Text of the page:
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She explained, after the eggs were fertilised the farmers/scientists would inject dyes into the egg yolk. When the eggs hatch and the chicks are born, they have these brightly coloured furs. The furs would stay that colour for about a year after which they feed and they begin to regain the natural colours of their feathers. The eggs can be bought for 30 baht (60p) in the local market.

 

Watching Zeus descend on the sky

One evening, Clazy organised an open mic night. By about 10 o’clock proceedings were well underway and we were beginning to attract a cloud. The area which I had usually used as a place to complete my circuit of morning press-ups before my morning swim, and others had often used for yoga and massages had turned into a stage.

The standard was fairly good. A young European looking man had taken the stage. Just as he strumming different strings to check the guitar was in tune for his style of music, one the volunteers, an Italian man, ran into the hostel. He said to me an a few others, “Hey guys, we’re heading to the beach. The sky looks amazing. I can’t remember the English word for it. But it is like when light in the sky comes through the cloud”. Most of us looked confused. We asked if he meant stars. He said “No, it is like when Zeus is in the clouds. You know Zeus? I don’t know how to say it in English.” I said I knew who Zeus was – the king of the Greek gods – but wasn’t sure what he was trying to say.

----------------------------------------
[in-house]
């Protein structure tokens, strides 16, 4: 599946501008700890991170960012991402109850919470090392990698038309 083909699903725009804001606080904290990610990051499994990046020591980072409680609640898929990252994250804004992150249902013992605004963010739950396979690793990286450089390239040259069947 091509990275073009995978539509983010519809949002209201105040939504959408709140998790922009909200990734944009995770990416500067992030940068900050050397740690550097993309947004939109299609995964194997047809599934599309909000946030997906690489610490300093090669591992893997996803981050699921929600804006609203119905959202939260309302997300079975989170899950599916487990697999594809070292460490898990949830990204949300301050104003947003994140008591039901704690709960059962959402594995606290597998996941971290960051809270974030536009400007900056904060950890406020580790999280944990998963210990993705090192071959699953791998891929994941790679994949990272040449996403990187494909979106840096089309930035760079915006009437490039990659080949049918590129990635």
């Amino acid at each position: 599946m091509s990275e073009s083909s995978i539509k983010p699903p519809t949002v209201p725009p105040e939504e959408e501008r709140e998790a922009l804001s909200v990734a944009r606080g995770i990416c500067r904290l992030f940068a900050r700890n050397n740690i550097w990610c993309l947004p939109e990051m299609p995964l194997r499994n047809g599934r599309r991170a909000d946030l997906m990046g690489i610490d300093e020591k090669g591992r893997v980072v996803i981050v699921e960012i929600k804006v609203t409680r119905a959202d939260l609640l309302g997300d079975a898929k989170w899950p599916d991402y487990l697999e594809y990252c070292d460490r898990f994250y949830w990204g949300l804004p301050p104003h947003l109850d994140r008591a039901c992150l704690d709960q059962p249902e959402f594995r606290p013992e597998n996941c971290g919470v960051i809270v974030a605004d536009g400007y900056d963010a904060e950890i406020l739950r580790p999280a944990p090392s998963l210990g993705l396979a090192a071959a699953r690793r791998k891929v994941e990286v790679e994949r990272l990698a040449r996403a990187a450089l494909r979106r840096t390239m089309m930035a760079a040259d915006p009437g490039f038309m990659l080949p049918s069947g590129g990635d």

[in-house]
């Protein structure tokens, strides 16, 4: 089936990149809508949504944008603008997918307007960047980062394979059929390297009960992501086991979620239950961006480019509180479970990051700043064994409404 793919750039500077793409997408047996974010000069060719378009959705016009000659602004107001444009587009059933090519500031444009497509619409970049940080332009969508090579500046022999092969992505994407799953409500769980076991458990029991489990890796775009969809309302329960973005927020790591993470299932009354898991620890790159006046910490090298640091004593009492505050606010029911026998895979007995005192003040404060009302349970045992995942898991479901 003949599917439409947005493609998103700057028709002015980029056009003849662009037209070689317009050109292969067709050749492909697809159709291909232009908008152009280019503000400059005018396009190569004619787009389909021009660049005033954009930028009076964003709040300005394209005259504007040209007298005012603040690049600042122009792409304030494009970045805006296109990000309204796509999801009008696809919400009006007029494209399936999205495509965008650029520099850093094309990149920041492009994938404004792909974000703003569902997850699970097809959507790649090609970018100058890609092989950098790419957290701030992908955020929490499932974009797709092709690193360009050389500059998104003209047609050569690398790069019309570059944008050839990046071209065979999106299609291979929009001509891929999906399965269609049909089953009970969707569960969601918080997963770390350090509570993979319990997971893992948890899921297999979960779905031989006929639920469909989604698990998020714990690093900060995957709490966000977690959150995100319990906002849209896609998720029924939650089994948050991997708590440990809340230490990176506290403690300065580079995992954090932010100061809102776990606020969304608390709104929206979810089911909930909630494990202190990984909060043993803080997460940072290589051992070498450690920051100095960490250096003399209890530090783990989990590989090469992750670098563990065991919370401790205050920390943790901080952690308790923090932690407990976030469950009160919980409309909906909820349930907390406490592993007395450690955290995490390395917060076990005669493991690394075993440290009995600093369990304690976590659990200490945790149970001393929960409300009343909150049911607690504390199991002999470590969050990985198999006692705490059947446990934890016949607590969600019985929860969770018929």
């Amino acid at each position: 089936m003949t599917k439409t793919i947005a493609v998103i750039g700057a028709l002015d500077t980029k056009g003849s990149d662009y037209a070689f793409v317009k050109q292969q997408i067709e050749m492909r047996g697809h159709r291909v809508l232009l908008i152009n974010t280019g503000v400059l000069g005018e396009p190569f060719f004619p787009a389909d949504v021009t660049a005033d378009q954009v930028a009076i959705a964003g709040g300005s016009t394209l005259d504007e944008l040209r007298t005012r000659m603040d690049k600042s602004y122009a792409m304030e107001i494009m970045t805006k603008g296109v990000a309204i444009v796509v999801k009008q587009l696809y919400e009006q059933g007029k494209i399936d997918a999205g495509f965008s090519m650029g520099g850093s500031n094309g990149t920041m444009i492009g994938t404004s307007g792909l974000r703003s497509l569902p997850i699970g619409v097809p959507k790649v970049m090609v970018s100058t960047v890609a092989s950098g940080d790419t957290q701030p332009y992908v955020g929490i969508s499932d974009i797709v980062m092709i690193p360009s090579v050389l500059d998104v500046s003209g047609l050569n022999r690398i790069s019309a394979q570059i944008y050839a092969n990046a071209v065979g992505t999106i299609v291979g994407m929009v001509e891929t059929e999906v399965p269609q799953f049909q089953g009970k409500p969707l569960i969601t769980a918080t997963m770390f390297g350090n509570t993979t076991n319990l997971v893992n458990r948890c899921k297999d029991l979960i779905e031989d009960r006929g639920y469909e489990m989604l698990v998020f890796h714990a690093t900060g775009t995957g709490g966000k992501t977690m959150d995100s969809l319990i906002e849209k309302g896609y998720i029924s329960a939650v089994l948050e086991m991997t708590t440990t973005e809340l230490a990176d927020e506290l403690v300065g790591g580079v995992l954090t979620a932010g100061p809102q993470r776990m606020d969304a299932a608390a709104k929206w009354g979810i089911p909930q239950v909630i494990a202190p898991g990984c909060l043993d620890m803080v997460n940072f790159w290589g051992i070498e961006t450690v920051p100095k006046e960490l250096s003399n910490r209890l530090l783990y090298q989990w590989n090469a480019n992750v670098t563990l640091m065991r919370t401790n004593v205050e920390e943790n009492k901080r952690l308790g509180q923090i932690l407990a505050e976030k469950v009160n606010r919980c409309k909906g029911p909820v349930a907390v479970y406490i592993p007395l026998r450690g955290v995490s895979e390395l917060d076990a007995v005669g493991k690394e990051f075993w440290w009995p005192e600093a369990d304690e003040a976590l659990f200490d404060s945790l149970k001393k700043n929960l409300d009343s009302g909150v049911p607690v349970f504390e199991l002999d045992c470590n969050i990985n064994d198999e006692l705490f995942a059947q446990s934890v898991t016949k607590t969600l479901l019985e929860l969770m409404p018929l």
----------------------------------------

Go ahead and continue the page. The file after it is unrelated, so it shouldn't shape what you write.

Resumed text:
By this time he had roused the attention of a number of other people. He asked me to explain because he wasn’t able to. I explained to everyone that we’re going to the beach to watch Zeus descend from the sky, and it’ll look like lights shining through clouds. As more people asked where we’re going, I asked somebody else to explain what I had just said. They explained to the others “We’re going to watch Zeus arrive in the sky”.

So 20 of us marched towards the beach intrigued to see what Zeus’s arrival will look like. On the beach we looked up at the sky beyond the sea. It looked spectacular. I turned to the Italian man and said “We call it lightning in English”.

It was spectacular. Clouds had built upon out at sea. They were thick massive clouds and highly charged. Every 5-7 seconds lightning would pass through the massive cloud lighting it up, and lighting up the beach. It wasn’t raining though. It was just lightning. Sometimes we couldn’t hear the thunder, other times we could.

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[It seems Tumblr is struggling to embed the video so check out Zeus here: https://www.youtube.com/watch?v=pBb6F6nALN8]

Eastside

We rented some scooters and drove over to the very chilled and quaint East Side of the Island. East Lanta was absolutely beautiful with clear turquoise waters. All of the restaurants and buildings along the sea front had balcony’s extending over the water blurring the boundary between the land and the water. If you’re in Koh Lanta I recommend you check out the east side of the Island; it’s very different to the west but well worth the ride over.